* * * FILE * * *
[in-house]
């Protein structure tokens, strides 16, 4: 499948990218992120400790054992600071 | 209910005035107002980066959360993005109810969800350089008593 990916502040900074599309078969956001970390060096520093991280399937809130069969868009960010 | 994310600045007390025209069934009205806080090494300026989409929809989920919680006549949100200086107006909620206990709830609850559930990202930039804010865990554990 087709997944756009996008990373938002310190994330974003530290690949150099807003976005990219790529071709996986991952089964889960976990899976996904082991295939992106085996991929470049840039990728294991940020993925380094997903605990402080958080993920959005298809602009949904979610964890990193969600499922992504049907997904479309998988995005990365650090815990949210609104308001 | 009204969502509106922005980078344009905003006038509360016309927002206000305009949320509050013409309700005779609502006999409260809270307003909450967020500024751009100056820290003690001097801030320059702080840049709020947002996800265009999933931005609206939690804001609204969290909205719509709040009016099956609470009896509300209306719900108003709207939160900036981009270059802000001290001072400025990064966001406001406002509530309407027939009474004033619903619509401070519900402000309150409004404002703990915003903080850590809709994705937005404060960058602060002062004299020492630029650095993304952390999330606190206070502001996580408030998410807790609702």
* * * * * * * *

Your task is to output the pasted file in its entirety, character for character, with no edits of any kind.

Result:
[in-house]
């Protein structure tokens, strides 16, 4: 499948990218992120400790054992600071 | 209910005035107002980066959360993005109810969800350089008593 990916502040900074599309078969956001970390060096520093991280399937809130069969868009960010 | 994310600045007390025209069934009205806080090494300026989409929809989920919680006549949100200086107006909620206990709830609850559930990202930039804010865990554990 087709997944756009996008990373938002310190994330974003530290690949150099807003976005990219790529071709996986991952089964889960976990899976996904082991295939992106085996991929470049840039990728294991940020993925380094997903605990402080958080993920959005298809602009949904979610964890990193969600499922992504049907997904479309998988995005990365650090815990949210609104308001 | 009204969502509106922005980078344009905003006038509360016309927002206000305009949320509050013409309700005779609502006999409260809270307003909450967020500024751009100056820290003690001097801030320059702080840049709020947002996800265009999933931005609206939690804001609204969290909205719509709040009016099956609470009896509300209306719900108003709207939160900036981009270059802000001290001072400025990064966001406001406002509530309407027939009474004033619903619509401070519900402000309150409004404002703990915003903080850590809709994705937005404060960058602060002062004299020492630029650095993304952390999330606190206070502001996580408030998410807790609702």